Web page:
Still further, the coupling member includes a plurality of bushes slidably mounted on the outer peripheral surface of the rotary joint and elastically deformable O ring disposed between the bushes so that the O ring is pressured by the fastening force through the bushes thereby said O rings are tightly contacted to the outer peripheral surface of the rotary joint and to the inner surface of the sleeve by elastic deformation.

In the rotary evaporator having the above-described construction according to the invention, the rotation of the motor rotor is transmitted to the rotary joint to rotate the rotary joint. With this arrangement, the rotation is transmitted to the sample container which is partially soaked within the water bath, and steam generated within the sample container passes through the rotary joint (vapor duct) and is condensed by the condenser.

In this connection, when the outer peripheral surface of the rotary joint is abraded by the sealing member, the fastening cap is loosened and the rotary joint is slightly moved in the axial direction thereof so that the rotary joint can be used again.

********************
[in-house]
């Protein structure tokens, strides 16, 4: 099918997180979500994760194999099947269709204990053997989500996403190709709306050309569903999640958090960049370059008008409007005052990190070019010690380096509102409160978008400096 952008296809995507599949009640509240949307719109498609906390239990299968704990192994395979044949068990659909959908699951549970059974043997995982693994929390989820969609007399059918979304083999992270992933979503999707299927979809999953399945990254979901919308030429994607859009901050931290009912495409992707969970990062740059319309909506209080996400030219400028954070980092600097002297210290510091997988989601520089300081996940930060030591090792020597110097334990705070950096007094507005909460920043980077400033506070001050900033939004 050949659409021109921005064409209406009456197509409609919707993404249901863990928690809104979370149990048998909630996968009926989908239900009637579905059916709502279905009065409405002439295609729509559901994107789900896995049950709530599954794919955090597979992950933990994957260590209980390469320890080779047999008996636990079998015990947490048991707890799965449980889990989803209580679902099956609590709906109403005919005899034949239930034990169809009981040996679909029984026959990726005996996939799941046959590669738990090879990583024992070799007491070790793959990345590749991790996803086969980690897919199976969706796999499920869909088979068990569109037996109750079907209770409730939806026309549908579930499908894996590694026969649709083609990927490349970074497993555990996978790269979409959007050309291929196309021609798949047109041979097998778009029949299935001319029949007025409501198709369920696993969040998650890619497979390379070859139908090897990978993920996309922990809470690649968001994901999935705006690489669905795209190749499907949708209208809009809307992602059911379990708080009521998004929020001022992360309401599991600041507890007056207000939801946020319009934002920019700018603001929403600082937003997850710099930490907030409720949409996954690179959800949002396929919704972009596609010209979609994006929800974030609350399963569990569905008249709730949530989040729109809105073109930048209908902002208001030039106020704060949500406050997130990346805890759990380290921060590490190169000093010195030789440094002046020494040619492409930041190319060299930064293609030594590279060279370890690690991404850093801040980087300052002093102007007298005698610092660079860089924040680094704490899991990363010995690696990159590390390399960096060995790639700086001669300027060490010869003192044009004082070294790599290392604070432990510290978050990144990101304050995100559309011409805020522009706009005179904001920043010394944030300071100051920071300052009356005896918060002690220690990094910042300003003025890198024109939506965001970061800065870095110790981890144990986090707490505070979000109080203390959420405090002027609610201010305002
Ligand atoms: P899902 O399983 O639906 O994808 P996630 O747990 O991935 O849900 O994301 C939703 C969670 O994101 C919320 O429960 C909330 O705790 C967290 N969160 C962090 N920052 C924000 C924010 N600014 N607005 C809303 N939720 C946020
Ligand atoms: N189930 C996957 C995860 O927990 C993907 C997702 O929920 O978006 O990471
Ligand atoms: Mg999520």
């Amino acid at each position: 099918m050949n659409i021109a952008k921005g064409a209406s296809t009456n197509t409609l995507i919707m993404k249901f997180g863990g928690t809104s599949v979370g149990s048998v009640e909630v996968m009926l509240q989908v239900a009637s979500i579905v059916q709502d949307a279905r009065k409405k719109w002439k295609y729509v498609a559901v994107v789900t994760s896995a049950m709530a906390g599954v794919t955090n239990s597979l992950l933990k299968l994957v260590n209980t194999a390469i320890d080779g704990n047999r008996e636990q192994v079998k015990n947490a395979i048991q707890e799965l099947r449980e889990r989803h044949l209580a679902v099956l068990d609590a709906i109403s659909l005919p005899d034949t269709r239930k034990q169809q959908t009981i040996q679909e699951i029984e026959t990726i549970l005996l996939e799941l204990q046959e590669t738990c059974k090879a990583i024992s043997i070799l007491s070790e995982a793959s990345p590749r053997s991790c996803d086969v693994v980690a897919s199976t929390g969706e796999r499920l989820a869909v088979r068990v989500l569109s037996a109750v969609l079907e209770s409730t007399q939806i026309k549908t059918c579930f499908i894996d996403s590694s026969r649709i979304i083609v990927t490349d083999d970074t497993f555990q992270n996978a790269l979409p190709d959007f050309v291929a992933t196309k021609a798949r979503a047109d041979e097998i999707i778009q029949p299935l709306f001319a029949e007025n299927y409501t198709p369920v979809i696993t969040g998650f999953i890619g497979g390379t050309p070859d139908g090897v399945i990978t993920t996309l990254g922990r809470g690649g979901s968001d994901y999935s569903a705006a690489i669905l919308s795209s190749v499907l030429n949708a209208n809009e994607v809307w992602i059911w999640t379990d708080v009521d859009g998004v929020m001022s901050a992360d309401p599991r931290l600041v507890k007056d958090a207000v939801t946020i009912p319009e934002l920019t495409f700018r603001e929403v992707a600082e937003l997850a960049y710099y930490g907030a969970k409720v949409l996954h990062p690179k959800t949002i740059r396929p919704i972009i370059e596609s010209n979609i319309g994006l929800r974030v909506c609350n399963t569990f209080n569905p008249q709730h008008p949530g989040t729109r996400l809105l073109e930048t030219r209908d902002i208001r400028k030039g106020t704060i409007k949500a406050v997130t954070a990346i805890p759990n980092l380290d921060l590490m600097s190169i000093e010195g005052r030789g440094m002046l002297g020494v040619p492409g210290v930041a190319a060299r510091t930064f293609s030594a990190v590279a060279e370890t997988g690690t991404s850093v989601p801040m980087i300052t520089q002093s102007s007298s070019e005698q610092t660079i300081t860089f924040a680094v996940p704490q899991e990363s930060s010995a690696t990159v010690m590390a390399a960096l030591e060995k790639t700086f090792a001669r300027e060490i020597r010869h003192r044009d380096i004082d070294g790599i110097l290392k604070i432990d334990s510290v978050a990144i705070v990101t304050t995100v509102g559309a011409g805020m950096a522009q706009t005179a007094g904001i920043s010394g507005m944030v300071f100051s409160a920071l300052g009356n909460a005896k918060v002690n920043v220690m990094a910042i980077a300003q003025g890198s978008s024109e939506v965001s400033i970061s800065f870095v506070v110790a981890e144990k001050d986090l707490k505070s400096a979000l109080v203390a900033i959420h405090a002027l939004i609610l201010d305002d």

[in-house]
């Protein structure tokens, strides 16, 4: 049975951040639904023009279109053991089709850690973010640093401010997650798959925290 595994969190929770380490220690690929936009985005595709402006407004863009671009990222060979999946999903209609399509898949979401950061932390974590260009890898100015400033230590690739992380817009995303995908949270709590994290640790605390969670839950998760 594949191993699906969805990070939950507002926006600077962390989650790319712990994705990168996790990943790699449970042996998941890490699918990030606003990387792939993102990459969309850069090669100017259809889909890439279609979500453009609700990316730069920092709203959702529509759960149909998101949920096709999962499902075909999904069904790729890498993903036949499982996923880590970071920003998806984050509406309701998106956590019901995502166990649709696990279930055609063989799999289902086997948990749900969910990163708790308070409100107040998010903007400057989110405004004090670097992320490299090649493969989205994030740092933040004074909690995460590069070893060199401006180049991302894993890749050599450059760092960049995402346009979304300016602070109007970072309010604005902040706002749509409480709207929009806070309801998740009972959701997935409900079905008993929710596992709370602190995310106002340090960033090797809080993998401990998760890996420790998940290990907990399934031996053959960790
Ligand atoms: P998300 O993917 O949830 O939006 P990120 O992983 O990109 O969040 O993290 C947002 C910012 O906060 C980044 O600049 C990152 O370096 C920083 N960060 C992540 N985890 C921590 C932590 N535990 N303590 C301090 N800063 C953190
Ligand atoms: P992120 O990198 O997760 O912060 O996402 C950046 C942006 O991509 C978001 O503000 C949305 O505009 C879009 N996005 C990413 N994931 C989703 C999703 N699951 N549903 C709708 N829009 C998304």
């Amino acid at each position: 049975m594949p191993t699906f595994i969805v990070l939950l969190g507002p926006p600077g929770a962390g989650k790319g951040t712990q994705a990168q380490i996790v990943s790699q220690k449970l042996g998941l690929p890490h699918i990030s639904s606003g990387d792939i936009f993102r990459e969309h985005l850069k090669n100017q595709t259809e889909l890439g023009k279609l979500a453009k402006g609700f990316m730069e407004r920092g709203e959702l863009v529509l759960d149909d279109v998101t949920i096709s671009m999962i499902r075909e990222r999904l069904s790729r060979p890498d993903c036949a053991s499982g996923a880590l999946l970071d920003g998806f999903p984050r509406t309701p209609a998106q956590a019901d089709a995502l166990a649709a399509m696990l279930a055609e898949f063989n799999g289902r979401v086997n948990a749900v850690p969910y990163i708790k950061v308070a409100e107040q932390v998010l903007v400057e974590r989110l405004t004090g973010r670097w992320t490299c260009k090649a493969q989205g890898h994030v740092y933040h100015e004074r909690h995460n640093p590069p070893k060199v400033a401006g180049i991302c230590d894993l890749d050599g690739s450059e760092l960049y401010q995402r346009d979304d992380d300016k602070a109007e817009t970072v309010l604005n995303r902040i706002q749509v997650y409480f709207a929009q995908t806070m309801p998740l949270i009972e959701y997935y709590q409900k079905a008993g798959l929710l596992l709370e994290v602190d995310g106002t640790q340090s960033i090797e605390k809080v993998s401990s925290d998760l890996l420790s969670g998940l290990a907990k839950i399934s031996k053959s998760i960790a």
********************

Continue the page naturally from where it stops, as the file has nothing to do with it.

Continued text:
When the sample container is small, the fastening cap is loosened and the rotary joint is moved to an appropriate position along the axial direction thereof, and the fastening cap is fastened again so that the sample container can be set to an optimum position without using an attachment such as a joint member.

In one embodiment, the rotary joint can be moved in the axial direction for adjusting its position, and the contact position between the sealing member and the rotary joint can be easily adjusted. Therefore, if desired, the sample container can be rotated in an upright position rather than at an angled position. The condenser part that is attached to the rotary joint and the rotating motor unit are designed such that the rotary motor can be rotated to a horizontal position and allows the vapor duct that connected to the sample container to be vertical. The sample container can be soaked in the water bath vertically in a manner similar to a flask under distillation settings. This option reduces or prevents bumping, a problem commonly encountered when the evaporating flask is slanted.

Vertical Rotary Evaporator Embodiments